The largest chess tournament ever held in human history was the 1997 Scholastic Supernationals held in Knoxville, Tennessee in May, which had 4235 players! Naturally, we chess players and organizers are congratulating ourselves on this. However, in reality this was a windfall arising from an unprecedented number of popular movies and media events idolizing chess and chess players, of which the movies "Searching for Bobby Fischer" and "Fresh" are just two examples.
Chess is suddenly popular among a broad spectrum of our kids. "Chess in the Schools" programs abound all over America. It helps that a study has been published by chess master Stuart Margulies proving that teaching your kid to play chess will raise his or her IQ by 30 points. (Margulies is not new at this. He is also the author of the book "Bobby Fischer Teaches Chess" which he wrote more than 30 years ago which uses methods of programmed learning developed by himself and other educational psychologists.)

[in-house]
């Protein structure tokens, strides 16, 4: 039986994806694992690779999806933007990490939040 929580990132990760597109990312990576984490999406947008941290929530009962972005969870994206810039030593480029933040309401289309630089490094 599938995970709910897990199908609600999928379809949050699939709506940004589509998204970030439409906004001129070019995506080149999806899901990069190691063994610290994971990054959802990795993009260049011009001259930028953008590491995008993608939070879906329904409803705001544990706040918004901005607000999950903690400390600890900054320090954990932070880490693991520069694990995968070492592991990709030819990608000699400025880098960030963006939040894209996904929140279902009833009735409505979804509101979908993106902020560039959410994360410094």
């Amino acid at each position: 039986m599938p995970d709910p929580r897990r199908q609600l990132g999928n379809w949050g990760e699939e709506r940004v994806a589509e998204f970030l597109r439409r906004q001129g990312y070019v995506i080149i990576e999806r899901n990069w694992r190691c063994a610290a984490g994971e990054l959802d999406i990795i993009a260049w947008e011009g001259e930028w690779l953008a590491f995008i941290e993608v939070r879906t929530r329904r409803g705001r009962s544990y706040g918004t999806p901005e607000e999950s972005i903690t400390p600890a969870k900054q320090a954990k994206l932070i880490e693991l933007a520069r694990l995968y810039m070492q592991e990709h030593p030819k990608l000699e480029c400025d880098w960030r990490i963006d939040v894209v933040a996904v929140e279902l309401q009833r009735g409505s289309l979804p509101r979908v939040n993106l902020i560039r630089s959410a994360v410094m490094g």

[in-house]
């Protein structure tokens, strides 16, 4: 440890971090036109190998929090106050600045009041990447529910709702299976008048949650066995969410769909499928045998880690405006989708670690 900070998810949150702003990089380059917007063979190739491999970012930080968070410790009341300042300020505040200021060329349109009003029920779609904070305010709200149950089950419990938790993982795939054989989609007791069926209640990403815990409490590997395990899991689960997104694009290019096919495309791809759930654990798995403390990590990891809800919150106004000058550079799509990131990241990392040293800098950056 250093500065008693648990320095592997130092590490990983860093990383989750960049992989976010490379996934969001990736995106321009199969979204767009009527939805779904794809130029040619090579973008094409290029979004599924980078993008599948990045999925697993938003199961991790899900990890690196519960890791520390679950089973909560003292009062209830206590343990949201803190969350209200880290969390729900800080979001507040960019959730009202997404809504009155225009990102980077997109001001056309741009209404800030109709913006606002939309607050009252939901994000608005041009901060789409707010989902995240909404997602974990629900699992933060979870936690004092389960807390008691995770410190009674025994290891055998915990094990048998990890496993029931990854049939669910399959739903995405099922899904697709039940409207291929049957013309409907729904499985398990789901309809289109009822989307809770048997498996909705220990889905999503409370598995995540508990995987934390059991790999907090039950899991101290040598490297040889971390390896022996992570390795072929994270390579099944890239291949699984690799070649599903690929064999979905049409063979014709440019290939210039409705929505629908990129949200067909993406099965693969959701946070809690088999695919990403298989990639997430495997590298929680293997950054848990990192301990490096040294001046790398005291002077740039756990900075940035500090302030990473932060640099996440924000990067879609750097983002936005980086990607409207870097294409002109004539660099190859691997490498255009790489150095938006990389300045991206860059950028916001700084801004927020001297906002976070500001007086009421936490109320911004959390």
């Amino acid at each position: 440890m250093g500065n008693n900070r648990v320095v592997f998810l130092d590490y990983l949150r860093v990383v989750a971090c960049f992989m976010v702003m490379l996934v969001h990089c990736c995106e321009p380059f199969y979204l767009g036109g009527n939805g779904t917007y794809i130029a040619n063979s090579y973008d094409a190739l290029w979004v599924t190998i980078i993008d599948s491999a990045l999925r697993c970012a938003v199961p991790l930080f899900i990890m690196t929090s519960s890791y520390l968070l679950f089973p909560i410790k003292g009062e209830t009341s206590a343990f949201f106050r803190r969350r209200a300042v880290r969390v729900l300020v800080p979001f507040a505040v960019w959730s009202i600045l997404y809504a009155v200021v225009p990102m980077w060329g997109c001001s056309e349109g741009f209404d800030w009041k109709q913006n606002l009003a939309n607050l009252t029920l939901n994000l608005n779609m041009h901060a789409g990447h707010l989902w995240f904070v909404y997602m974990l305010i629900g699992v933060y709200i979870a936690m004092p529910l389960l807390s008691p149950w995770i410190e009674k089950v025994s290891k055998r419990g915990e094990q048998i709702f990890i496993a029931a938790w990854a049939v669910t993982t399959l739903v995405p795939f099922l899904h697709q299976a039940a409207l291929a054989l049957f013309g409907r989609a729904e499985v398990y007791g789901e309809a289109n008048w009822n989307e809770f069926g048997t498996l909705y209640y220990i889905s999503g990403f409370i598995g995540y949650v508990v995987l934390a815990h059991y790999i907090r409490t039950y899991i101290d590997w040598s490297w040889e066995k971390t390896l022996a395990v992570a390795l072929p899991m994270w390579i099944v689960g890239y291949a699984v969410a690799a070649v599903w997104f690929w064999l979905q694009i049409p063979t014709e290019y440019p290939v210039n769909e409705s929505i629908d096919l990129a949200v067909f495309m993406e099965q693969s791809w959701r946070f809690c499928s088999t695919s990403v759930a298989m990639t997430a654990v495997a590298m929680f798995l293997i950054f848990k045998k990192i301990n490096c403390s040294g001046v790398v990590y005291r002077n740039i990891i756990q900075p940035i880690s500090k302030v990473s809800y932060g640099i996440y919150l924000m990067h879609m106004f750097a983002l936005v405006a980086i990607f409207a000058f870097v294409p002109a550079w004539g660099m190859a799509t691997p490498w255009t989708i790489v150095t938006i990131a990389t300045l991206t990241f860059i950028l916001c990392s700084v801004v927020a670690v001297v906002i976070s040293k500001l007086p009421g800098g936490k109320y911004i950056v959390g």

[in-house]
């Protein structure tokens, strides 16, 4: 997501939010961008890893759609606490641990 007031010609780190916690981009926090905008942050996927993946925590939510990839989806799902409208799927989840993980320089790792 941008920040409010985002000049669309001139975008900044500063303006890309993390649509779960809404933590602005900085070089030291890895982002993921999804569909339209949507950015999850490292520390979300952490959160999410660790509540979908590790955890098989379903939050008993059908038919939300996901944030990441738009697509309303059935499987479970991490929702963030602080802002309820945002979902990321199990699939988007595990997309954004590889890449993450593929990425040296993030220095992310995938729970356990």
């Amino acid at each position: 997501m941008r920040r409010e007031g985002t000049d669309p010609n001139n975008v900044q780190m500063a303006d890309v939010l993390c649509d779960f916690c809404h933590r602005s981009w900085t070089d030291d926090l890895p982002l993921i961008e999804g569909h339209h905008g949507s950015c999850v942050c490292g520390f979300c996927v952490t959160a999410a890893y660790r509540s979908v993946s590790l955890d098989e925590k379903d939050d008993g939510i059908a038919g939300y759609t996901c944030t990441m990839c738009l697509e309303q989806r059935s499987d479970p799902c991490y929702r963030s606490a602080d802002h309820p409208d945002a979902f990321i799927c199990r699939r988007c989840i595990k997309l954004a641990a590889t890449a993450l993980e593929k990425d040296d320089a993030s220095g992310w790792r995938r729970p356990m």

Because of the enormous expansion of scholastic chess in just the last two or three years, a new factor has reared its ugly head: Money! Scholastic tournaments create enormous money making opportunities for organizers. Think of it. The kids pay entry fees, and yet they receive no cash prizes. The kids plus their parents fly in from all over the US paying for their hotel rooms and sparing no expense on behalf of their children. Any hotel fortunate enough to be the site for a big scholastic event is sure to reap big bucks in profits. We are not talking peanuts here. We are talking about hundreds of thousands of dollars!
This may explain why one candidate for USCF Policy Board, Garrett Scott, is demanding that exclusive control over scholastic chess be placed with the "scholastic coalition" of which he is the chairman and that the USCF Policy Board and executive office should have no say in the awarding of bids for scholastic tournaments.
It is not only the organizers and the hotels who reap the financial benefit. Chess masters are now finding that there is almost unlimited work available teaching chess to kids. Even weak players who barely know the difference between a bishop and a rook are able to get jobs as chess coaches.
I am all in favor of chess players making money. Chess Masters have suffered in poverty for years. Now it is time to reap some reward.